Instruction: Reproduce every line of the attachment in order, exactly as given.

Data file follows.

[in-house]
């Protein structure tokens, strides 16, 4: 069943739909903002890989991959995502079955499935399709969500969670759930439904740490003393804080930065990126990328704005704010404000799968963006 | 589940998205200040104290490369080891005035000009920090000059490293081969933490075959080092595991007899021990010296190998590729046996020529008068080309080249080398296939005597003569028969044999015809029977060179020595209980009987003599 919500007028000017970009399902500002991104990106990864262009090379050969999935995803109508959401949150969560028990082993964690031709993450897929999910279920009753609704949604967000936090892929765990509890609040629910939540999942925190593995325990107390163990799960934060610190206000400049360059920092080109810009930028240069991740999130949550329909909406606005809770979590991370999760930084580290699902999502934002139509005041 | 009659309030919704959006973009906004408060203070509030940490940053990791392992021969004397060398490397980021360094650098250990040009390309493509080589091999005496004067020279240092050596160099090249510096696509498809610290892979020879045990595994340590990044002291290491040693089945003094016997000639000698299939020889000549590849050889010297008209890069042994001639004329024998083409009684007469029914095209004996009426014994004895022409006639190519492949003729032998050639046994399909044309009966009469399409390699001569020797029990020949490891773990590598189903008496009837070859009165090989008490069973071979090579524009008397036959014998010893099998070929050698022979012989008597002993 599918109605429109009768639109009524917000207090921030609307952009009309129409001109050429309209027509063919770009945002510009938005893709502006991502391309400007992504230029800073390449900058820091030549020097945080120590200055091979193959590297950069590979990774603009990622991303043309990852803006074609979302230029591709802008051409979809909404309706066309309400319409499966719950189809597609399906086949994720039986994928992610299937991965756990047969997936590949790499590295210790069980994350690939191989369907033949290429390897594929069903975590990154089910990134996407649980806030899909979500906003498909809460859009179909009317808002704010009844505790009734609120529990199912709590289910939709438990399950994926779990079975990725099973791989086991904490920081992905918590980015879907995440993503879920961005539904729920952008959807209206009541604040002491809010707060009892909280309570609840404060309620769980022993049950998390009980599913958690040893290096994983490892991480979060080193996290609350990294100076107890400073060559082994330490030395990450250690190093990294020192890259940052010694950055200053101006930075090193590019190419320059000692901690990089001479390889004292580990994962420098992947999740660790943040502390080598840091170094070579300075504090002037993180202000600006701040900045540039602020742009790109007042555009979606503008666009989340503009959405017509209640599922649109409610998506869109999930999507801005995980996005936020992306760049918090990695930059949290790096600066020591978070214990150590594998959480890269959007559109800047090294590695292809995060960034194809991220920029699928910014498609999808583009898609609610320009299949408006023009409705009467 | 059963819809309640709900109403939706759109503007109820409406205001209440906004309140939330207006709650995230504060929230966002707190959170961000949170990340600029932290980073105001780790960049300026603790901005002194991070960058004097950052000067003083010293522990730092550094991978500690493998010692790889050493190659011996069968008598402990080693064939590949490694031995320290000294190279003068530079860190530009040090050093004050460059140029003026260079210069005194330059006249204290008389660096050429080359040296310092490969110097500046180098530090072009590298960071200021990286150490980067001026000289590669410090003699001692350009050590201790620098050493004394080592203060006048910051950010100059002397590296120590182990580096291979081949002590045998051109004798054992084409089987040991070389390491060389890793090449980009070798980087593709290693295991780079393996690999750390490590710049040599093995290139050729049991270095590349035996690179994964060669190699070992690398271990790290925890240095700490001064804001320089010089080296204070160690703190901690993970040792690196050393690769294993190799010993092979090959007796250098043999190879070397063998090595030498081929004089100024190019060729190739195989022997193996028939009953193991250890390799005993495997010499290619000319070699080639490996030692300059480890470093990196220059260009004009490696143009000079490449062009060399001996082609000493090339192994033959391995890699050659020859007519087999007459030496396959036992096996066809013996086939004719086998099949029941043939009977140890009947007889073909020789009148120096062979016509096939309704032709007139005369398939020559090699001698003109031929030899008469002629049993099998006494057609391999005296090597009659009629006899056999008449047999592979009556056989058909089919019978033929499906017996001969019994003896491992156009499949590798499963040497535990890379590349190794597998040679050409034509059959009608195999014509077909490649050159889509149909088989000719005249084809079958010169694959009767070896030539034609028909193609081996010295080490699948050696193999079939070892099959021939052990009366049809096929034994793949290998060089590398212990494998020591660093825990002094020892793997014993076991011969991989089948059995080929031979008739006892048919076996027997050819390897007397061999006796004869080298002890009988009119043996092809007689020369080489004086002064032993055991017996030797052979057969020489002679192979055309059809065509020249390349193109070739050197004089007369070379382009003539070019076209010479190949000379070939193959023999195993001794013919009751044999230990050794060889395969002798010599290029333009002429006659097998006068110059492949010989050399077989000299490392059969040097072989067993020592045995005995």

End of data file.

[in-house]
């Protein structure tokens, strides 16, 4: 069943739909903002890989991959995502079955499935399709969500969670759930439904740490003393804080930065990126990328704005704010404000799968963006 | 589940998205200040104290490369080891005035000009920090000059490293081969933490075959080092595991007899021990010296190998590729046996020529008068080309080249080398296939005597003569028969044999015809029977060179020595209980009987003599 919500007028000017970009399902500002991104990106990864262009090379050969999935995803109508959401949150969560028990082993964690031709993450897929999910279920009753609704949604967000936090892929765990509890609040629910939540999942925190593995325990107390163990799960934060610190206000400049360059920092080109810009930028240069991740999130949550329909909406606005809770979590991370999760930084580290699902999502934002139509005041 | 009659309030919704959006973009906004408060203070509030940490940053990791392992021969004397060398490397980021360094650098250990040009390309493509080589091999005496004067020279240092050596160099090249510096696509498809610290892979020879045990595994340590990044002291290491040693089945003094016997000639000698299939020889000549590849050889010297008209890069042994001639004329024998083409009684007469029914095209004996009426014994004895022409006639190519492949003729032998050639046994399909044309009966009469399409390699001569020797029990020949490891773990590598189903008496009837070859009165090989008490069973071979090579524009008397036959014998010893099998070929050698022979012989008597002993 599918109605429109009768639109009524917000207090921030609307952009009309129409001109050429309209027509063919770009945002510009938005893709502006991502391309400007992504230029800073390449900058820091030549020097945080120590200055091979193959590297950069590979990774603009990622991303043309990852803006074609979302230029591709802008051409979809909404309706066309309400319409499966719950189809597609399906086949994720039986994928992610299937991965756990047969997936590949790499590295210790069980994350690939191989369907033949290429390897594929069903975590990154089910990134996407649980806030899909979500906003498909809460859009179909009317808002704010009844505790009734609120529990199912709590289910939709438990399950994926779990079975990725099973791989086991904490920081992905918590980015879907995440993503879920961005539904729920952008959807209206009541604040002491809010707060009892909280309570609840404060309620769980022993049950998390009980599913958690040893290096994983490892991480979060080193996290609350990294100076107890400073060559082994330490030395990450250690190093990294020192890259940052010694950055200053101006930075090193590019190419320059000692901690990089001479390889004292580990994962420098992947999740660790943040502390080598840091170094070579300075504090002037993180202000600006701040900045540039602020742009790109007042555009979606503008666009989340503009959405017509209640599922649109409610998506869109999930999507801005995980996005936020992306760049918090990695930059949290790096600066020591978070214990150590594998959480890269959007559109800047090294590695292809995060960034194809991220920029699928910014498609999808583009898609609610320009299949408006023009409705009467 | 059963819809309640709900109403939706759109503007109820409406205001209440906004309140939330207006709650995230504060929230966002707190959170961000949170990340600029932290980073105001780790960049300026603790901005002194991070960058004097950052000067003083010293522990730092550094991978500690493998010692790889050493190659011996069968008598402990080693064939590949490694031995320290000294190279003068530079860190530009040090050093004050460059140029003026260079210069005194330059006249204290008389660096050429080359040296310092490969110097500046180098530090072009590298960071200021990286150490980067001026000289590669410090003699001692350009050590201790620098050493004394080592203060006048910051950010100059002397590296120590182990580096291979081949002590045998051109004798054992084409089987040991070389390491060389890793090449980009070798980087593709290693295991780079393996690999750390490590710049040599093995290139050729049991270095590349035996690179994964060669190699070992690398271990790290925890240095700490001064804001320089010089080296204070160690703190901690993970040792690196050393690769294993190799010993092979090959007796250098043999190879070397063998090595030498081929004089100024190019060729190739195989022997193996028939009953193991250890390799005993495997010499290619000319070699080639490996030692300059480890470093990196220059260009004009490696143009000079490449062009060399001996082609000493090339192994033959391995890699050659020859007519087999007459030496396959036992096996066809013996086939004719086998099949029941043939009977140890009947007889073909020789009148120096062979016509096939309704032709007139005369398939020559090699001698003109031929030899008469002629049993099998006494057609391999005296090597009659009629006899056999008449047999592979009556056989058909089919019978033929499906017996001969019994003896491992156009499949590798499963040497535990890379590349190794597998040679050409034509059959009608195999014509077909490649050159889509149909088989000719005249084809079958010169694959009767070896030539034609028909193609081996010295080490699948050696193999079939070892099959021939052990009366049809096929034994793949290998060089590398212990494998020591660093825990002094020892793997014993076991011969991989089948059995080929031979008739006892048919076996027997050819390897007397061999006796004869080298002890009988009119043996092809007689020369080489004086002064032993055991017996030797052979057969020489002679192979055309059809065509020249390349193109070739050197004089007369070379382009003539070019076209010479190949000379070939193959023999195993001794013919009751044999230990050794060889395969002798010599290029333009002429006659097998006068110059492949010989050399077989000299490392059969040097072989067993020592045995005995």